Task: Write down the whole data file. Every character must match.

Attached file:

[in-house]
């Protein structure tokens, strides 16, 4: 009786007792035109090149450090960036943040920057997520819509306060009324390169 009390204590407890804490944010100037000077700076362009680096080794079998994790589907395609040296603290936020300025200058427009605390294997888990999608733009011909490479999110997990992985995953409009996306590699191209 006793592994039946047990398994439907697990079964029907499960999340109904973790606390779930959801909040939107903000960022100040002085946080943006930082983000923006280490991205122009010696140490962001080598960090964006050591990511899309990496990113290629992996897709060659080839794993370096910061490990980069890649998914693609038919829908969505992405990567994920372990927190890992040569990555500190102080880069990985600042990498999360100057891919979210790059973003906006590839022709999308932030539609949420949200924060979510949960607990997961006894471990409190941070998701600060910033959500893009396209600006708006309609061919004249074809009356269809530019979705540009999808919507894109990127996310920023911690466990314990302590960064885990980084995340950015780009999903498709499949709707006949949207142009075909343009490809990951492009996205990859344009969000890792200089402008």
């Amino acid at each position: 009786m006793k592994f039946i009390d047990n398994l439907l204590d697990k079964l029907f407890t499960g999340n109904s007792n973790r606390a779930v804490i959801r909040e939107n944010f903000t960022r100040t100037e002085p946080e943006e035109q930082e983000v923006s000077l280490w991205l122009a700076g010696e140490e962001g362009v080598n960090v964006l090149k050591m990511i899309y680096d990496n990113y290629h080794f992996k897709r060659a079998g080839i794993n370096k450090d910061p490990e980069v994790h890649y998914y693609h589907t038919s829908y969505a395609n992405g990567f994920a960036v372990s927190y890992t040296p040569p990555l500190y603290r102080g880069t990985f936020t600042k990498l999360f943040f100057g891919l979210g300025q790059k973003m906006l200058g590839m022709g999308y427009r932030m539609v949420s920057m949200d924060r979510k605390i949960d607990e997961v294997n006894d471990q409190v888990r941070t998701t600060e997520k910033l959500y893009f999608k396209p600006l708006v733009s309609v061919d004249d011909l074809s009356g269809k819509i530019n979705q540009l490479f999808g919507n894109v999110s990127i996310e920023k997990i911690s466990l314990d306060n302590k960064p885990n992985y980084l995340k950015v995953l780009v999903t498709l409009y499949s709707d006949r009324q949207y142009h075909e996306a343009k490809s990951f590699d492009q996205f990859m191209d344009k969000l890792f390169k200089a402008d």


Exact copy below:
[in-house]
């Protein structure tokens, strides 16, 4: 009786007792035109090149450090960036943040920057997520819509306060009324390169 009390204590407890804490944010100037000077700076362009680096080794079998994790589907395609040296603290936020300025200058427009605390294997888990999608733009011909490479999110997990992985995953409009996306590699191209 006793592994039946047990398994439907697990079964029907499960999340109904973790606390779930959801909040939107903000960022100040002085946080943006930082983000923006280490991205122009010696140490962001080598960090964006050591990511899309990496990113290629992996897709060659080839794993370096910061490990980069890649998914693609038919829908969505992405990567994920372990927190890992040569990555500190102080880069990985600042990498999360100057891919979210790059973003906006590839022709999308932030539609949420949200924060979510949960607990997961006894471990409190941070998701600060910033959500893009396209600006708006309609061919004249074809009356269809530019979705540009999808919507894109990127996310920023911690466990314990302590960064885990980084995340950015780009999903498709499949709707006949949207142009075909343009490809990951492009996205990859344009969000890792200089402008």
């Amino acid at each position: 009786m006793k592994f039946i009390d047990n398994l439907l204590d697990k079964l029907f407890t499960g999340n109904s007792n973790r606390a779930v804490i959801r909040e939107n944010f903000t960022r100040t100037e002085p946080e943006e035109q930082e983000v923006s000077l280490w991205l122009a700076g010696e140490e962001g362009v080598n960090v964006l090149k050591m990511i899309y680096d990496n990113y290629h080794f992996k897709r060659a079998g080839i794993n370096k450090d910061p490990e980069v994790h890649y998914y693609h589907t038919s829908y969505a395609n992405g990567f994920a960036v372990s927190y890992t040296p040569p990555l500190y603290r102080g880069t990985f936020t600042k990498l999360f943040f100057g891919l979210g300025q790059k973003m906006l200058g590839m022709g999308y427009r932030m539609v949420s920057m949200d924060r979510k605390i949960d607990e997961v294997n006894d471990q409190v888990r941070t998701t600060e997520k910033l959500y893009f999608k396209p600006l708006v733009s309609v061919d004249d011909l074809s009356g269809k819509i530019n979705q540009l490479f999808g919507n894109v999110s990127i996310e920023k997990i911690s466990l314990d306060n302590k960064p885990n992985y980084l995340k950015v995953l780009v999903t498709l409009y499949s709707d006949r009324q949207y142009h075909e996306a343009k490809s990951f590699d492009q996205f990859m191209d344009k969000l890792f390169k200089a402008d």